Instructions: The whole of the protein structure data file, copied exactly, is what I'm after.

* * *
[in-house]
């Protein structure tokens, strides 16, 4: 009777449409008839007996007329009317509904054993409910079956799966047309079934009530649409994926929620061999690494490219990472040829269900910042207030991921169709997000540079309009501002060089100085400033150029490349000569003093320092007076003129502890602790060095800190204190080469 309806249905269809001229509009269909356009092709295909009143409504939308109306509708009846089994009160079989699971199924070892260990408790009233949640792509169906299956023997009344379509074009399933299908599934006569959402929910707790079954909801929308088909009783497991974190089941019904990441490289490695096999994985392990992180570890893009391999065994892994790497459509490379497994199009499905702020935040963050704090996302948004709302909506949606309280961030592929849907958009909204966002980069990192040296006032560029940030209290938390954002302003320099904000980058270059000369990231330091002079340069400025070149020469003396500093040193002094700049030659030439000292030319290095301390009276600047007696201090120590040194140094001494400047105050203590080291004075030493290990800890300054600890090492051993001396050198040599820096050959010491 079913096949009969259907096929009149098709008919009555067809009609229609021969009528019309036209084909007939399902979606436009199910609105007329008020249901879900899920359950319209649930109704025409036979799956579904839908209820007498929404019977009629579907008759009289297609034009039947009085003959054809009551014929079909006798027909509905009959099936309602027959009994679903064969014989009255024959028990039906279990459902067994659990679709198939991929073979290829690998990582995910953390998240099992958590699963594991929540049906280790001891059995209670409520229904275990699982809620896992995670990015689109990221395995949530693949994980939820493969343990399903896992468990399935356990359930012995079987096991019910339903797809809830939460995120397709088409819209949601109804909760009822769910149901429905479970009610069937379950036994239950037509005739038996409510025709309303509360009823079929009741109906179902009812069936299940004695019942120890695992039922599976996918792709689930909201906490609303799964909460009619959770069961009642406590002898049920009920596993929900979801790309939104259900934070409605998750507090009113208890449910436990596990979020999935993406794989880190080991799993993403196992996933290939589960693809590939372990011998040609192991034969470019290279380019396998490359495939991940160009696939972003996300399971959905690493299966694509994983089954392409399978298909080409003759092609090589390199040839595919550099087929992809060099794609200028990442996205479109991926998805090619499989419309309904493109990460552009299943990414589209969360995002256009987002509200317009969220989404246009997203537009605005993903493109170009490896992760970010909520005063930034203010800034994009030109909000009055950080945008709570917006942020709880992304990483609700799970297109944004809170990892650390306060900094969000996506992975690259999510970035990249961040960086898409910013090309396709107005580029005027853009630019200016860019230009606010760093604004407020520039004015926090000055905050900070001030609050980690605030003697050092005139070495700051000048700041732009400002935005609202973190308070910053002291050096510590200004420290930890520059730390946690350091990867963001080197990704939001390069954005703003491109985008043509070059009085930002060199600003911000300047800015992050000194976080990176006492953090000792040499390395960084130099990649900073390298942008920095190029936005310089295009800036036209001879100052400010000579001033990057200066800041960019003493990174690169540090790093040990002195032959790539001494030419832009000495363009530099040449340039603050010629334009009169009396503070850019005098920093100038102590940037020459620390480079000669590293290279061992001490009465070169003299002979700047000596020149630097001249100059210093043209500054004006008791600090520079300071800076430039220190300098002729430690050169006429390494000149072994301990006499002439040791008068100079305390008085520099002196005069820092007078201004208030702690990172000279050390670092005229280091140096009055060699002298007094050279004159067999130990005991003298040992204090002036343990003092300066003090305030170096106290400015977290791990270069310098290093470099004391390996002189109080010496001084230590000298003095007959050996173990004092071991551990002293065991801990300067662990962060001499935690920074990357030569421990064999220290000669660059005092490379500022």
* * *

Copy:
[in-house]
């Protein structure tokens, strides 16, 4: 009777449409008839007996007329009317509904054993409910079956799966047309079934009530649409994926929620061999690494490219990472040829269900910042207030991921169709997000540079309009501002060089100085400033150029490349000569003093320092007076003129502890602790060095800190204190080469 309806249905269809001229509009269909356009092709295909009143409504939308109306509708009846089994009160079989699971199924070892260990408790009233949640792509169906299956023997009344379509074009399933299908599934006569959402929910707790079954909801929308088909009783497991974190089941019904990441490289490695096999994985392990992180570890893009391999065994892994790497459509490379497994199009499905702020935040963050704090996302948004709302909506949606309280961030592929849907958009909204966002980069990192040296006032560029940030209290938390954002302003320099904000980058270059000369990231330091002079340069400025070149020469003396500093040193002094700049030659030439000292030319290095301390009276600047007696201090120590040194140094001494400047105050203590080291004075030493290990800890300054600890090492051993001396050198040599820096050959010491 079913096949009969259907096929009149098709008919009555067809009609229609021969009528019309036209084909007939399902979606436009199910609105007329008020249901879900899920359950319209649930109704025409036979799956579904839908209820007498929404019977009629579907008759009289297609034009039947009085003959054809009551014929079909006798027909509905009959099936309602027959009994679903064969014989009255024959028990039906279990459902067994659990679709198939991929073979290829690998990582995910953390998240099992958590699963594991929540049906280790001891059995209670409520229904275990699982809620896992995670990015689109990221395995949530693949994980939820493969343990399903896992468990399935356990359930012995079987096991019910339903797809809830939460995120397709088409819209949601109804909760009822769910149901429905479970009610069937379950036994239950037509005739038996409510025709309303509360009823079929009741109906179902009812069936299940004695019942120890695992039922599976996918792709689930909201906490609303799964909460009619959770069961009642406590002898049920009920596993929900979801790309939104259900934070409605998750507090009113208890449910436990596990979020999935993406794989880190080991799993993403196992996933290939589960693809590939372990011998040609192991034969470019290279380019396998490359495939991940160009696939972003996300399971959905690493299966694509994983089954392409399978298909080409003759092609090589390199040839595919550099087929992809060099794609200028990442996205479109991926998805090619499989419309309904493109990460552009299943990414589209969360995002256009987002509200317009969220989404246009997203537009605005993903493109170009490896992760970010909520005063930034203010800034994009030109909000009055950080945008709570917006942020709880992304990483609700799970297109944004809170990892650390306060900094969000996506992975690259999510970035990249961040960086898409910013090309396709107005580029005027853009630019200016860019230009606010760093604004407020520039004015926090000055905050900070001030609050980690605030003697050092005139070495700051000048700041732009400002935005609202973190308070910053002291050096510590200004420290930890520059730390946690350091990867963001080197990704939001390069954005703003491109985008043509070059009085930002060199600003911000300047800015992050000194976080990176006492953090000792040499390395960084130099990649900073390298942008920095190029936005310089295009800036036209001879100052400010000579001033990057200066800041960019003493990174690169540090790093040990002195032959790539001494030419832009000495363009530099040449340039603050010629334009009169009396503070850019005098920093100038102590940037020459620390480079000669590293290279061992001490009465070169003299002979700047000596020149630097001249100059210093043209500054004006008791600090520079300071800076430039220190300098002729430690050169006429390494000149072994301990006499002439040791008068100079305390008085520099002196005069820092007078201004208030702690990172000279050390670092005229280091140096009055060699002298007094050279004159067999130990005991003298040992204090002036343990003092300066003090305030170096106290400015977290791990270069310098290093470099004391390996002189109080010496001084230590000298003095007959050996173990004092071991551990002293065991801990300067662990962060001499935690920074990357030569421990064999220290000669660059005092490379500022």